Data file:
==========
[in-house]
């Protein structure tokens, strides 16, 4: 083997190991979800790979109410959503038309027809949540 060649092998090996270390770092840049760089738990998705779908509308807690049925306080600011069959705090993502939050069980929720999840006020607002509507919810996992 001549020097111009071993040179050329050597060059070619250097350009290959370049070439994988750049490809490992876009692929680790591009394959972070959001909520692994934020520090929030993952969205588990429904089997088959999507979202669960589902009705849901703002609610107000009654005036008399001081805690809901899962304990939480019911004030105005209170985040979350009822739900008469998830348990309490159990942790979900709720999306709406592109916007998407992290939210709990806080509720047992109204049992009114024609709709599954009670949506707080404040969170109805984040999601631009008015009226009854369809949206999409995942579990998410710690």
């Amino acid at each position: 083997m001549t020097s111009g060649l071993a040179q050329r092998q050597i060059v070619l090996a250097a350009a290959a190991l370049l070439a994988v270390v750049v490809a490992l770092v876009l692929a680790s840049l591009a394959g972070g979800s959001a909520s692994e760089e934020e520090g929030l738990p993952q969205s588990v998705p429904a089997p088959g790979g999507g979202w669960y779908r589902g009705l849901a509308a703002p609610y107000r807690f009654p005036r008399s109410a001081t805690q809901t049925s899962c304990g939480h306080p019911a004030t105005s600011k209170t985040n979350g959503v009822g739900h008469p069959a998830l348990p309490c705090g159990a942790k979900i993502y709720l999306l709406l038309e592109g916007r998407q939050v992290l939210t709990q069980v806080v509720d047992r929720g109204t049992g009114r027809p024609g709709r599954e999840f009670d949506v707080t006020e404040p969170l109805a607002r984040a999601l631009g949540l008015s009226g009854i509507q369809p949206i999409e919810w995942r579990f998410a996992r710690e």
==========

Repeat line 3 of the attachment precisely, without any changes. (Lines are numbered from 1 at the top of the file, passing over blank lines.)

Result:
């Amino acid at each position: 083997m001549t020097s111009g060649l071993a040179q050329r092998q050597i060059v070619l090996a250097a350009a290959a190991l370049l070439a994988v270390v750049v490809a490992l770092v876009l692929a680790s840049l591009a394959g972070g979800s959001a909520s692994e760089e934020e520090g929030l738990p993952q969205s588990v998705p429904a089997p088959g790979g999507g979202w669960y779908r589902g009705l849901a509308a703002p609610y107000r807690f009654p005036r008399s109410a001081t805690q809901t049925s899962c304990g939480h306080p019911a004030t105005s600011k209170t985040n979350g959503v009822g739900h008469p069959a998830l348990p309490c705090g159990a942790k979900i993502y709720l999306l709406l038309e592109g916007r998407q939050v992290l939210t709990q069980v806080v509720d047992r929720g109204t049992g009114r027809p024609g709709r599954e999840f009670d949506v707080t006020e404040p969170l109805a607002r984040a999601l631009g949540l008015s009226g009854i509507q369809p949206i999409e919810w995942r579990f998410a996992r710690e």